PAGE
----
Real Estate Agent and Loan Processor Convicted of $75M Racketeering Conspiracy

Allison Tussey —  October 28, 2013 — 1 Comment

Nathan Shane Wolf, 42, Charlotte, North Carolina, Denetria Montresa Myles, 42, Charlotte, were convicted following a week-and-a-half-long trial by a federal jury on all charges relating to a $75 million racketeering conspiracy.

Wolf, a licensed real estate agent in North Carolina, was convicted on all three charges against him in the indictment: racketeering conspiracy, bank fraud, and money laundering conspiracy.

Myles, a loan processor and licensed notary public in North Carolina, was also convicted of all charges against her in the indictment: racketeering conspiracy, and bank fraud.

The federal criminal trial began on Tuesday, October 15, 2013, before Senior U.S. District Judge Graham Mullen. According to evidence introduced at trial, the enterprise operated from about 2005 until 2012, when indictment was unsealed. The enterprise engaged in an extensive pattern of racketeering activities, which included investment or securities fraud, mortgage fraud in the form of wire fraud and bank fraud, and money laundering.

According to trial evidence, defendants Wolf and Myles were participants in the enterprise’s mortgage fraud operations, accounting together for over $13 million in fraudulently obtained loans. Witnesses testified that Wolf arranged for builders of luxury real estate to pretend to sell such real estate at an inflated price—what Wolf called the “gross price”—in order to get an inflated mortgage loan from a bank. In reality, the builders accepted the true, lower, price—what Wolf called the “strike price”—while Wolf arranged for the difference between the inflated price and the true price to be paid from the loan proceeds as kickbacks.

Such kickbacks were funneled through sham companies and disguised to look like payments for work actually done on the real estate. The evidence established that the work was never done, but instead these kickbacks were payments to the buyers and promoters who helped bring the parties to the fraud together. According to the evidence at trial, the kickbacks generally ranged from approximately $50,000 to almost $600,000.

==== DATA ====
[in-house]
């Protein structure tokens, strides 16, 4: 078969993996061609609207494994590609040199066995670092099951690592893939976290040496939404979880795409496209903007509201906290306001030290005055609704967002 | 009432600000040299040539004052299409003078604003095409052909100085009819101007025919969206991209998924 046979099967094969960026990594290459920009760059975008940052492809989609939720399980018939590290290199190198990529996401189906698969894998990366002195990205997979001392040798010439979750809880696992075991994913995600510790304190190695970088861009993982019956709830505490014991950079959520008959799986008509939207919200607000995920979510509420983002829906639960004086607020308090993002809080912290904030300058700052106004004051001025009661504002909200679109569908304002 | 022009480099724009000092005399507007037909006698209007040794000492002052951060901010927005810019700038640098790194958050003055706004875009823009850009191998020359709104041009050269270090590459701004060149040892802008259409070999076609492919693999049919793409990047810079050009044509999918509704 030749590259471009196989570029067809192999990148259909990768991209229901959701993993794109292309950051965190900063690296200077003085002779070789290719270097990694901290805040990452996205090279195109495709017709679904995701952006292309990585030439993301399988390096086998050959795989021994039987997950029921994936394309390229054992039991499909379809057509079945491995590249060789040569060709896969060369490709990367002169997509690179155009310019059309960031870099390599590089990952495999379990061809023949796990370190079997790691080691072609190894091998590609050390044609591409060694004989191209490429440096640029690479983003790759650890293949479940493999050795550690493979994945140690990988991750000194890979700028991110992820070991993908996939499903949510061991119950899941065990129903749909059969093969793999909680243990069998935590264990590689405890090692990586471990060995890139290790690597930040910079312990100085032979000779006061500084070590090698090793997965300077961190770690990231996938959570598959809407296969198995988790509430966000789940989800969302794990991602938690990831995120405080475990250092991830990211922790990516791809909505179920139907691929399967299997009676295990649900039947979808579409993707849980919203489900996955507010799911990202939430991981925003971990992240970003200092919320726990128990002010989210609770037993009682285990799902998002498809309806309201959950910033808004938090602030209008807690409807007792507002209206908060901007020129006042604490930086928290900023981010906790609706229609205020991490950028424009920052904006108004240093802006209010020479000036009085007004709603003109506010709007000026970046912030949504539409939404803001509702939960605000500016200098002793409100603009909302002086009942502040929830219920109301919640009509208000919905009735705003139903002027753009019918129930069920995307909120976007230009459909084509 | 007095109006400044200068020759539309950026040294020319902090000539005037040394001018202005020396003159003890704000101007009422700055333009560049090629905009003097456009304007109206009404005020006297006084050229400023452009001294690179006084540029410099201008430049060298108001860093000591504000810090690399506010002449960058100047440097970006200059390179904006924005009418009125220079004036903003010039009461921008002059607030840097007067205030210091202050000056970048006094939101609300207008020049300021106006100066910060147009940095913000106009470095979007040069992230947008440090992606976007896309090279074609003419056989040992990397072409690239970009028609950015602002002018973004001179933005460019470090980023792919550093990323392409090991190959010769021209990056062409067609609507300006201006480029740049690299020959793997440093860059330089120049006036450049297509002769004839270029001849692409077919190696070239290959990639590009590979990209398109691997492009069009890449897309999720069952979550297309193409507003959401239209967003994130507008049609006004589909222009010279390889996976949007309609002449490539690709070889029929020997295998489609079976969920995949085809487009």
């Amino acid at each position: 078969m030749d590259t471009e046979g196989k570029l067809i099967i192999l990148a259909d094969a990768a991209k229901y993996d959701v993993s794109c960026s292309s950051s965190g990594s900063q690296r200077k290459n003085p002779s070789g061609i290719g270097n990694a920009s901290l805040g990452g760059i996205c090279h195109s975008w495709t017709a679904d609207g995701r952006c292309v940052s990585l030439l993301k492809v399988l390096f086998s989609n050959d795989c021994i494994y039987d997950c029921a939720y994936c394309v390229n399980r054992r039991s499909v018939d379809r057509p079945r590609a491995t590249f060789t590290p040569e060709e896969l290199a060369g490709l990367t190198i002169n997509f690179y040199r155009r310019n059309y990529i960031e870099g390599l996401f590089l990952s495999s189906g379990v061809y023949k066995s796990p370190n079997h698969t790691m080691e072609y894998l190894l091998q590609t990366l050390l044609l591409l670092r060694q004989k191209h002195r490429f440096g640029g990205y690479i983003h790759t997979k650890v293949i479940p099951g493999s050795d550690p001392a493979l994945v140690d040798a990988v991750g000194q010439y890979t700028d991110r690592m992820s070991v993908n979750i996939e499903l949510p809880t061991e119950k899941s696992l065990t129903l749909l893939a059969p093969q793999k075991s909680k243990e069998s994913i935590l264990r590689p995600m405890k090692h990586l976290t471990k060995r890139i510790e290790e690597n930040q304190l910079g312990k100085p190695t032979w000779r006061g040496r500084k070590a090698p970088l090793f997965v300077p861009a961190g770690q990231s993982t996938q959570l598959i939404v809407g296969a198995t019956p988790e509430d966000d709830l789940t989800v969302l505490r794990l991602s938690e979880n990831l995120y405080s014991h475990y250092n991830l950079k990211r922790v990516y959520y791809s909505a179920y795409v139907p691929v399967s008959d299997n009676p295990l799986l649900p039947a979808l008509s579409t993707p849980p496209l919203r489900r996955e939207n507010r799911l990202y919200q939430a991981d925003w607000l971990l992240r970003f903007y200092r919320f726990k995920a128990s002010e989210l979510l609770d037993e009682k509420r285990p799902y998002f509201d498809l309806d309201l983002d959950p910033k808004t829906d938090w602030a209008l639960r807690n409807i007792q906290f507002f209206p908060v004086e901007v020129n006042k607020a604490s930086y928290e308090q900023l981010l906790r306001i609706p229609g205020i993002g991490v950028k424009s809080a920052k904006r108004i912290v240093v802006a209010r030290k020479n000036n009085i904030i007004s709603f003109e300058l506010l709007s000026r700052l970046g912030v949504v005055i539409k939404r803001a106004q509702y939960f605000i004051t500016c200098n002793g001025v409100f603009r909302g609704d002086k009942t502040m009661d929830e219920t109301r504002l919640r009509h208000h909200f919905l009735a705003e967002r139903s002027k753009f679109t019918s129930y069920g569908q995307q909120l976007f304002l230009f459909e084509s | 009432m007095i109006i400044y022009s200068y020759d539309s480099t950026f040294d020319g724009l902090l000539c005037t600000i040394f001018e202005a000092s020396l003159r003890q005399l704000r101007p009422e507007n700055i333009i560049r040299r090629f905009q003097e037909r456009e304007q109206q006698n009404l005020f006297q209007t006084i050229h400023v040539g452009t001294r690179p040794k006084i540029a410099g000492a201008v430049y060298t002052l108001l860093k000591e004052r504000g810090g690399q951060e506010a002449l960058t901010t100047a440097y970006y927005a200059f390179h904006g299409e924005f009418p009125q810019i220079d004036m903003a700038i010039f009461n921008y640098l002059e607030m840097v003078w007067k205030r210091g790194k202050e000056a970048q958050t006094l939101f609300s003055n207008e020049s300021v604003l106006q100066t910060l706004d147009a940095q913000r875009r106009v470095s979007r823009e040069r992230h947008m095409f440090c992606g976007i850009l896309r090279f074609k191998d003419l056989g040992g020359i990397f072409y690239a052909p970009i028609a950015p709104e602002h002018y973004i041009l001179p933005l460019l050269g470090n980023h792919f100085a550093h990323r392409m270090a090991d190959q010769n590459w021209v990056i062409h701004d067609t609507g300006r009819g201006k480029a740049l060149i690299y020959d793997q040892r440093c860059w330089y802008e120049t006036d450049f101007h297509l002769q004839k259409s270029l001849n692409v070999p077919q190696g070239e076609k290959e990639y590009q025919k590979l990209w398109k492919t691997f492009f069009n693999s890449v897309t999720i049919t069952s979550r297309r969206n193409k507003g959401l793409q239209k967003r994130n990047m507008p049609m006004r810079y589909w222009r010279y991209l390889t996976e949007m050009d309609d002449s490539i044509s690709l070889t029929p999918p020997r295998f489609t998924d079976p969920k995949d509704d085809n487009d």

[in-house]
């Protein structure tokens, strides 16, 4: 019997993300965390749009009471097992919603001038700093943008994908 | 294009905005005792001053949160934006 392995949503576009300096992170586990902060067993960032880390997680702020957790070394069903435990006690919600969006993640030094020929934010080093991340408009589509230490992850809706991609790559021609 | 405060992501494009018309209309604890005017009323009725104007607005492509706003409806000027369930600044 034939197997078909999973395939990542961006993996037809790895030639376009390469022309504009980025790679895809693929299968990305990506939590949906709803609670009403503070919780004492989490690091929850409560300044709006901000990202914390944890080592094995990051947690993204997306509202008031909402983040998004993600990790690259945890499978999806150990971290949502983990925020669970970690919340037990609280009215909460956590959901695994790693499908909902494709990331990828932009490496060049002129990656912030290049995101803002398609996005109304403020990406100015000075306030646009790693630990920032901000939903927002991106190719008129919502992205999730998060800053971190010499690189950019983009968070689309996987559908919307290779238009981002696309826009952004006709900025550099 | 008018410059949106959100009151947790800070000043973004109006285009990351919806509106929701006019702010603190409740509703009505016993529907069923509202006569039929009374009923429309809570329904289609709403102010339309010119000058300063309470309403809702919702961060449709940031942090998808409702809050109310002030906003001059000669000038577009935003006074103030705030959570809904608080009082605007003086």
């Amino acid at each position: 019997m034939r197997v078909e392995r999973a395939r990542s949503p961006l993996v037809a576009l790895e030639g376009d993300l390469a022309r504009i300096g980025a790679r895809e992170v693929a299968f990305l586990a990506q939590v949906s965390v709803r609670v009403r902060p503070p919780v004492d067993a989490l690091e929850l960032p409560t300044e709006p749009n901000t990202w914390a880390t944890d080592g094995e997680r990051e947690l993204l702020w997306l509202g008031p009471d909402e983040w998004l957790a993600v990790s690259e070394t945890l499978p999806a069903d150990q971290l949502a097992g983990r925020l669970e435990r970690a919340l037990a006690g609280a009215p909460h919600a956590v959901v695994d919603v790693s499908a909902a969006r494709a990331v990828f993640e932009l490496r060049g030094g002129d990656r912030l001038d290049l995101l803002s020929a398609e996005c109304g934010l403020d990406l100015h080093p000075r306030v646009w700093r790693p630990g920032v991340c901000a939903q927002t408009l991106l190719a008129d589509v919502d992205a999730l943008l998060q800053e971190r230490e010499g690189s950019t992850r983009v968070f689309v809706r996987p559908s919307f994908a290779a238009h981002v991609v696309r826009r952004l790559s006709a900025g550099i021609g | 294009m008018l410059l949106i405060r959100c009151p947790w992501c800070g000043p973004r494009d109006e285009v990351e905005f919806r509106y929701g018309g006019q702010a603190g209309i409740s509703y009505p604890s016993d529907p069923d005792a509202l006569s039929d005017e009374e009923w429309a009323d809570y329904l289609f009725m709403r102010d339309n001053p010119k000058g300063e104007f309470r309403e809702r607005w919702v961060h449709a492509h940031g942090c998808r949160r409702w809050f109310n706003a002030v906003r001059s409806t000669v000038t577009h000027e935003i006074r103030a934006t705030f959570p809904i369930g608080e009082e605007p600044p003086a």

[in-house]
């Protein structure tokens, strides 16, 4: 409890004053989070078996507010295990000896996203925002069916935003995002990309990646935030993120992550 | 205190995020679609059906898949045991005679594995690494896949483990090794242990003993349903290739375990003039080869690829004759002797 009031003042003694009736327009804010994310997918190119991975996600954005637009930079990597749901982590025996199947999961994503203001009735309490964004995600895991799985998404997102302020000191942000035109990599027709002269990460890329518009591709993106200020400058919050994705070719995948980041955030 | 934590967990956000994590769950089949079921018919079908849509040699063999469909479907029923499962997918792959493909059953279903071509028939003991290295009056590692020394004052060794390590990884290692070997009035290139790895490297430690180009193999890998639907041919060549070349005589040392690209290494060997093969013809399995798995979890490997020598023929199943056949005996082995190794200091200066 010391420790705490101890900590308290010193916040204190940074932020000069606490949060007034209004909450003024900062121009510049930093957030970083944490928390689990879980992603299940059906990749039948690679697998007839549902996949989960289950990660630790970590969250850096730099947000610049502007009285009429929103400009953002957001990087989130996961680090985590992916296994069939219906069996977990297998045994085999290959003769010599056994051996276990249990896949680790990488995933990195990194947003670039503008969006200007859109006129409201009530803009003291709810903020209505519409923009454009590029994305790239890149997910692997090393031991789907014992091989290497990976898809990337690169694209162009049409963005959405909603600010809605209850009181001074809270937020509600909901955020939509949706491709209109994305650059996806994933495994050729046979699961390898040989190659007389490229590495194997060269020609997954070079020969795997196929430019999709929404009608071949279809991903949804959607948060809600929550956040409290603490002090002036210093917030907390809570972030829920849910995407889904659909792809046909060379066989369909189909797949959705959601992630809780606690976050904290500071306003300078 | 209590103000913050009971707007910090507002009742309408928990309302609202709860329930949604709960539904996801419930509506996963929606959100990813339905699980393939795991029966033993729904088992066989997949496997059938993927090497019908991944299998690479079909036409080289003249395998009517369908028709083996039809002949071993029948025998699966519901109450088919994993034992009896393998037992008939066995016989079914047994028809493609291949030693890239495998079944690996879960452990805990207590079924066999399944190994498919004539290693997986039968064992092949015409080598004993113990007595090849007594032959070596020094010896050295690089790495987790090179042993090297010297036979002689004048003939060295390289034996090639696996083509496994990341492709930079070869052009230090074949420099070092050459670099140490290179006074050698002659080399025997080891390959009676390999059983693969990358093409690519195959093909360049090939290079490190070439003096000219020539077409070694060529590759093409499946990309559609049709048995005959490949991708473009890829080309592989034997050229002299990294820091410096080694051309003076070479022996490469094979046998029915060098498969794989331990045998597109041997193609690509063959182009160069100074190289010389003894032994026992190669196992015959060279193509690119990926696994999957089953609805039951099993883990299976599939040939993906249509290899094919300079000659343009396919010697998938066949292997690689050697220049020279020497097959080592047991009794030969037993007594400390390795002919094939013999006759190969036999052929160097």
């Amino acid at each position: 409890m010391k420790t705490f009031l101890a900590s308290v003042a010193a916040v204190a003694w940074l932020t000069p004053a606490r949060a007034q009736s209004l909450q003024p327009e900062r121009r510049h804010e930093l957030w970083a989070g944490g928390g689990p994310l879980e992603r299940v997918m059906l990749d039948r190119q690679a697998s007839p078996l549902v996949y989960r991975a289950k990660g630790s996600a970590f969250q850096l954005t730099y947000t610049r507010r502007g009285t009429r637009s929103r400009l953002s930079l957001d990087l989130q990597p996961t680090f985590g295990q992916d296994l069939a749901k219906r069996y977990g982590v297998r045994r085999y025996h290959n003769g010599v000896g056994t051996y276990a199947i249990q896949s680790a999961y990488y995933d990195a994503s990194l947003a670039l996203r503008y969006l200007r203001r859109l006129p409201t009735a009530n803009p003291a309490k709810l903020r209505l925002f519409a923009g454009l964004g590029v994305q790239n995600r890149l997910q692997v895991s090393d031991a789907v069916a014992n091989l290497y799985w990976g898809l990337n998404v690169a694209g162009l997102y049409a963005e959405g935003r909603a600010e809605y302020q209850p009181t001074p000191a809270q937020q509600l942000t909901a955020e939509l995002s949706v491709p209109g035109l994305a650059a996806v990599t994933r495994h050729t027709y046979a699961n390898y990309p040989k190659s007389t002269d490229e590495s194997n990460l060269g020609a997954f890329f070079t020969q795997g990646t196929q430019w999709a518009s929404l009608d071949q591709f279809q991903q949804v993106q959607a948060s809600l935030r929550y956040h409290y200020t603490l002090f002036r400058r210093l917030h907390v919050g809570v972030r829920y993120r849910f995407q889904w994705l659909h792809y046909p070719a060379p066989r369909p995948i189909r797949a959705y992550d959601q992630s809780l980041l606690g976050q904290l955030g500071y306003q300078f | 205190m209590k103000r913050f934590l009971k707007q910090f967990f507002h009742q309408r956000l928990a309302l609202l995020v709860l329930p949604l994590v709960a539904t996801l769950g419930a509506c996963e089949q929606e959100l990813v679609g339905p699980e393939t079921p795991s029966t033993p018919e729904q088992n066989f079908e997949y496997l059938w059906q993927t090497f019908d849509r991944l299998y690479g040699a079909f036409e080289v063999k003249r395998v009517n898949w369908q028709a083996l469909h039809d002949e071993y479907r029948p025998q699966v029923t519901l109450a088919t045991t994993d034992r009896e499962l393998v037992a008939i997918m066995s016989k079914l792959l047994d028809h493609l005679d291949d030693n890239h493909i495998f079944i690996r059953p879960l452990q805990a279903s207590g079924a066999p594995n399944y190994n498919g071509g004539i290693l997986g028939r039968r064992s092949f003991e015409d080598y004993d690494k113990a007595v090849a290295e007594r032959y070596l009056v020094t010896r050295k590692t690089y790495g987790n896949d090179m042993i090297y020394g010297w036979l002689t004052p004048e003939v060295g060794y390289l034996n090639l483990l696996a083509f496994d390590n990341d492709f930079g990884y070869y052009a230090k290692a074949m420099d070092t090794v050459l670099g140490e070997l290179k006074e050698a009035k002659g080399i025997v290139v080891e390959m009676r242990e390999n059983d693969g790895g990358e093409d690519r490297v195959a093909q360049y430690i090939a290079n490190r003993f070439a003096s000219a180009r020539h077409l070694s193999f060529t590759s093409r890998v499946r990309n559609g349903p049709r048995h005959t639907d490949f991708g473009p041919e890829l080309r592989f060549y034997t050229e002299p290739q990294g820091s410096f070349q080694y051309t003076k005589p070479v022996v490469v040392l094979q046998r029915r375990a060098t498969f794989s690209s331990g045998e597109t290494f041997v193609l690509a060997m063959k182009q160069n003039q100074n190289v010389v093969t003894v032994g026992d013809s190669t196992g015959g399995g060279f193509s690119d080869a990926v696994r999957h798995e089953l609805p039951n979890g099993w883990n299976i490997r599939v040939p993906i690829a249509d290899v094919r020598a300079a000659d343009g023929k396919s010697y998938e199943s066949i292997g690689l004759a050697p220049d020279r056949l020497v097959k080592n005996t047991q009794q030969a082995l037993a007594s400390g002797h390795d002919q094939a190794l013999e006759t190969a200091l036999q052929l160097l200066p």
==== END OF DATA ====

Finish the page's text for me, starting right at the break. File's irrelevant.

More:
According to trial testimony, defendant Myles was a promoter for the enterprise, working with one of her co-conspirators also charged in the superseding indictment, Nazerre Saddig (currently a fugitive), to purchase a luxury home so that Myles could receive a $100,000 kickback disguised as a payment for “upgrade repairs” that were never done. According to trial evidence, Myles also purchased one such home in her own name for a kickback of nearly $80,000, paid to a company in the name of her husband. In other transactions, Myles facilitated the identity theft of a victim whose name and credit information was used to buy two homes and obtain in excess of $1 million in loans by Myles falsely notarizing that the victim had signed the loan documents, when, in fact, the victim’s identity had been stolen and the victim never signed the documents nor appeared in front of Myles.

Following the jury’s convictions, both defendants consented to forfeiture in an amount to be determined and were released on bond pending the scheduling of their sentencing hearings. At sentencing, Wolf faces a maximum prison term of 70 years, and Myles faces a maximum prison term of 50 years. In determining their actual sentence, the Court will consider the U.S. Sentencing Guidelines, which are not binding but provide advisory sentencing ranges. Sentencing dates for the defendants have not been set yet.

Twenty-six defendants were charged in the case. Eleven defendants remain for trial, including two who are international fugitives. Each remaining defendant and his or her status are listed below.